The Philippines’ opposition movement gathered by the thousands across cities on 25 February to protest against Marcos Jr’s plans to amend the Constitution, using the 38th anniversary celebrations of the people’s uprising that ousted his father in 1986 to rally support.

Bishop Gerardo Alminaza of San Carlos Diocese said politicians have plenty of rhetoric about social ills and stressed that now is the time for concrete action to combat these problems.

“The root cause of our problems is really corruption, and our political system bears significant responsibility to it,” said Alminaza, who is also the vice president of Caritas Philippines.

Bagong Alyansang Makabayan (Bayan), the largest coalition in the country, said it has been working with various groups in a “broad movement” that opposes constitutional amendments.

Dubbed as “Koalisyon Laban sa ChaCha,” the group, composed of various religious groups and civil society organizations, asserted that charter change is not the solution to the country’s problems.

The country’s biggest labor alliance also called on Congress that it need not tinker with the 1987 Constitution, saying that it is not the key to the long-aspired economic prosperity but the implementation of critical constitutional provisions, which includes the ban on political dynasties.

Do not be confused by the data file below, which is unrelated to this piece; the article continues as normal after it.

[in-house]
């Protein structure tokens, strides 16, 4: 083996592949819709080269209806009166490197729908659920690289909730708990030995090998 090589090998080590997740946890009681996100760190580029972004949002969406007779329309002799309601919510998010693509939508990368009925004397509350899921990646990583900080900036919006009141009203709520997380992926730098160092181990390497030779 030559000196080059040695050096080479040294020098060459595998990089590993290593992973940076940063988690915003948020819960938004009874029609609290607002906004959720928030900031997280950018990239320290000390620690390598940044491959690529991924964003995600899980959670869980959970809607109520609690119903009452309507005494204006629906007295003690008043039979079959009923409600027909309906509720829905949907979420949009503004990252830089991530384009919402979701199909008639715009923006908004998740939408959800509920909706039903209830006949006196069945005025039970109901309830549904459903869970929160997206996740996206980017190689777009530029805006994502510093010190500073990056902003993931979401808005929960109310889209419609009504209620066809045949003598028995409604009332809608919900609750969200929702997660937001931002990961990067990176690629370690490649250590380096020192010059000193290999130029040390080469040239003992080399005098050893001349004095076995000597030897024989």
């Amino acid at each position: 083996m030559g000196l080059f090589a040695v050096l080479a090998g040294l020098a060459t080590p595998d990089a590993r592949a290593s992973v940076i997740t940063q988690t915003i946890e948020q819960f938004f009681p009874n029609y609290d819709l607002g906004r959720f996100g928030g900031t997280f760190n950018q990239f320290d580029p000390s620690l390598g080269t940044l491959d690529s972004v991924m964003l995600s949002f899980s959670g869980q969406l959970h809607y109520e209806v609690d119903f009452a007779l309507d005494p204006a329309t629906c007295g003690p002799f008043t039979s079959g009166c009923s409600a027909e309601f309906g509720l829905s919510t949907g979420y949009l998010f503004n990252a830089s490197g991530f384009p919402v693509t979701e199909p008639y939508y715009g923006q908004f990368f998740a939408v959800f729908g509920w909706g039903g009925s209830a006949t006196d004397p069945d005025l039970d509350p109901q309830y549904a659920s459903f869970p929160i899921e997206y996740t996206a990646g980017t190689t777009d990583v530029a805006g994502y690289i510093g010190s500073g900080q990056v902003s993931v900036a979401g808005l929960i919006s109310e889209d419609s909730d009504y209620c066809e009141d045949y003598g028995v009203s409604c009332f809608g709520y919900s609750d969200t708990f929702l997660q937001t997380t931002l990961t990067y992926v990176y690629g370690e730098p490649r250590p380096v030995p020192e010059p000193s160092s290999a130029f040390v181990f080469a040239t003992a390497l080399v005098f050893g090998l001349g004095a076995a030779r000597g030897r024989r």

The Nagkaisa Labor Coalition (Nagkaisa) also pointed out establishing a living wage, strengthening job security, protecting workers who organize unions, setting up environmental protections, and other human rights and social justice clauses.

In a related development, youth organizations launched last February 21 the Movement Against Charter Change (MATCHA) Youth Alliance at the Commission on Human Rights, declaring their opposition to the people’s initiative charter change (cha-cha) being pushed by a Marcos administration-affiliated group. 

Meanwhile, a newly formed alliance of teachers and academics has branded the government’s Charter change campaign as a form of historical distortion, warning that efforts to tweak the fundamental law also aim to erase the memory of the years-long anti-Marcos struggle that birthed the country’s democratic cornerstone.

The Teachers, Education Workers, and Academics Against Charter Change (TEACH) described the Charter change campaign as an attempt to rewrite history and downplay the people’s struggle against authoritarian rule under the late dictator Ferdinand Marcos Sr., the president’s father.